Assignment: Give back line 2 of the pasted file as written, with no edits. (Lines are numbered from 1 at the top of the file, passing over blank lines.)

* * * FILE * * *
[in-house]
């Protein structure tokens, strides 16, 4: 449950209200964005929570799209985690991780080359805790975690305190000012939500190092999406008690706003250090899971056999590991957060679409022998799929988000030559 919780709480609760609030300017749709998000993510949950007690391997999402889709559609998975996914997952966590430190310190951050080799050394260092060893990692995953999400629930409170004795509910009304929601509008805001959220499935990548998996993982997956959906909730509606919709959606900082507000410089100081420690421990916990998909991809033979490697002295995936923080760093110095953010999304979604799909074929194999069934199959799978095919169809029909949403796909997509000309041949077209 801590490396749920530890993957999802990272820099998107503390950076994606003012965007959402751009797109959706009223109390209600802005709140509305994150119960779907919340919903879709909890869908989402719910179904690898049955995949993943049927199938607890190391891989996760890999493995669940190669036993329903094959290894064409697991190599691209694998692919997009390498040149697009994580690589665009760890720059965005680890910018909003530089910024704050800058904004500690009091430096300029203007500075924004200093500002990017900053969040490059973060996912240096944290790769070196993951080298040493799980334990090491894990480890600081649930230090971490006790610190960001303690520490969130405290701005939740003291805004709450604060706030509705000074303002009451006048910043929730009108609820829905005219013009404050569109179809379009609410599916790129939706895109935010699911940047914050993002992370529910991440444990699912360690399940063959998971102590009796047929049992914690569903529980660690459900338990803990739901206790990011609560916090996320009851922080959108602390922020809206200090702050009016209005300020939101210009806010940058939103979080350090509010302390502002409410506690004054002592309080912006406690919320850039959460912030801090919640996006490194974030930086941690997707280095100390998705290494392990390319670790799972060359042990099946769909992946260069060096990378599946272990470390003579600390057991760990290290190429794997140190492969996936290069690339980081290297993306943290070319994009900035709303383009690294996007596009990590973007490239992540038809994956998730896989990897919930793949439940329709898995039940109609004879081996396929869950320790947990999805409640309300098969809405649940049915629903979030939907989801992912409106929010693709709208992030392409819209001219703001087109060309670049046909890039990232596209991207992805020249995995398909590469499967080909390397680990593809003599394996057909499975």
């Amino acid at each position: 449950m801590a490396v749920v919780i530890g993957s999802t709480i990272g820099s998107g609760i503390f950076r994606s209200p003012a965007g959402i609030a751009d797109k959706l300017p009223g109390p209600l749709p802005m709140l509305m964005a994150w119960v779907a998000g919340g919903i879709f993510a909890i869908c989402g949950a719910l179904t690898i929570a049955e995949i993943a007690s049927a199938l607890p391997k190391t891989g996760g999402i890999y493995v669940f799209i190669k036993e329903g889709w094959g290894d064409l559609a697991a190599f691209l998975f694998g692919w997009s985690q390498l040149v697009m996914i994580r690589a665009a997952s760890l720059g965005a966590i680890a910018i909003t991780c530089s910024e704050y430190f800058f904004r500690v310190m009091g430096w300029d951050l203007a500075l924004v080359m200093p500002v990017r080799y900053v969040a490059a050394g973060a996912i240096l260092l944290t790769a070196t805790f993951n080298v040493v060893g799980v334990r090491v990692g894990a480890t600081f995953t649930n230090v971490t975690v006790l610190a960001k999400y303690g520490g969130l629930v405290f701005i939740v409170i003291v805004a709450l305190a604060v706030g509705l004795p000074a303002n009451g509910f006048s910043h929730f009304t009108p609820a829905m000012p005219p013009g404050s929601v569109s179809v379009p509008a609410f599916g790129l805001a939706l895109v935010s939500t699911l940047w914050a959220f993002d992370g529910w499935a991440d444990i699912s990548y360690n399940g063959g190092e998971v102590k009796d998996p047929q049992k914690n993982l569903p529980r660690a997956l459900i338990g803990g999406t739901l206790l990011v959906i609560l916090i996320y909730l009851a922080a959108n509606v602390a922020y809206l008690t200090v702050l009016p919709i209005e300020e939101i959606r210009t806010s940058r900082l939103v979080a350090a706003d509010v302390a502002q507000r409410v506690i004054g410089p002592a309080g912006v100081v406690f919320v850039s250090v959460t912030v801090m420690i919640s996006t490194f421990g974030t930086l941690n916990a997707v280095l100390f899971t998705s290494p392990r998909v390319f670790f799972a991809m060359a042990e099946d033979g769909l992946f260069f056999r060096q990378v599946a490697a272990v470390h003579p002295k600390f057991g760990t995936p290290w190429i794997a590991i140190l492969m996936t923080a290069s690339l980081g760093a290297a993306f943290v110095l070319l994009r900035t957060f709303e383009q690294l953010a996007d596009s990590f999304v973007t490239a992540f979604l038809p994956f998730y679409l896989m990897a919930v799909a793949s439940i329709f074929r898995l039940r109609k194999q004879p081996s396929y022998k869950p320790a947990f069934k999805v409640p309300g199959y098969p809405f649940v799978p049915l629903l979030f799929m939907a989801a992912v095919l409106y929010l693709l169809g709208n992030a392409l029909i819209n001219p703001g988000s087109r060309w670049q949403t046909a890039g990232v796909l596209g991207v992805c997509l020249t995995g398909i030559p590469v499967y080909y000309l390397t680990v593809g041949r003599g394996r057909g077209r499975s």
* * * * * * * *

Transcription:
């Protein structure tokens, strides 16, 4: 449950209200964005929570799209985690991780080359805790975690305190000012939500190092999406008690706003250090899971056999590991957060679409022998799929988000030559 919780709480609760609030300017749709998000993510949950007690391997999402889709559609998975996914997952966590430190310190951050080799050394260092060893990692995953999400629930409170004795509910009304929601509008805001959220499935990548998996993982997956959906909730509606919709959606900082507000410089100081420690421990916990998909991809033979490697002295995936923080760093110095953010999304979604799909074929194999069934199959799978095919169809029909949403796909997509000309041949077209 801590490396749920530890993957999802990272820099998107503390950076994606003012965007959402751009797109959706009223109390209600802005709140509305994150119960779907919340919903879709909890869908989402719910179904690898049955995949993943049927199938607890190391891989996760890999493995669940190669036993329903094959290894064409697991190599691209694998692919997009390498040149697009994580690589665009760890720059965005680890910018909003530089910024704050800058904004500690009091430096300029203007500075924004200093500002990017900053969040490059973060996912240096944290790769070196993951080298040493799980334990090491894990480890600081649930230090971490006790610190960001303690520490969130405290701005939740003291805004709450604060706030509705000074303002009451006048910043929730009108609820829905005219013009404050569109179809379009609410599916790129939706895109935010699911940047914050993002992370529910991440444990699912360690399940063959998971102590009796047929049992914690569903529980660690459900338990803990739901206790990011609560916090996320009851922080959108602390922020809206200090702050009016209005300020939101210009806010940058939103979080350090509010302390502002409410506690004054002592309080912006406690919320850039959460912030801090919640996006490194974030930086941690997707280095100390998705290494392990390319670790799972060359042990099946769909992946260069060096990378599946272990470390003579600390057991760990290290190429794997140190492969996936290069690339980081290297993306943290070319994009900035709303383009690294996007596009990590973007490239992540038809994956998730896989990897919930793949439940329709898995039940109609004879081996396929869950320790947990999805409640309300098969809405649940049915629903979030939907989801992912409106929010693709709208992030392409819209001219703001087109060309670049046909890039990232596209991207992805020249995995398909590469499967080909390397680990593809003599394996057909499975």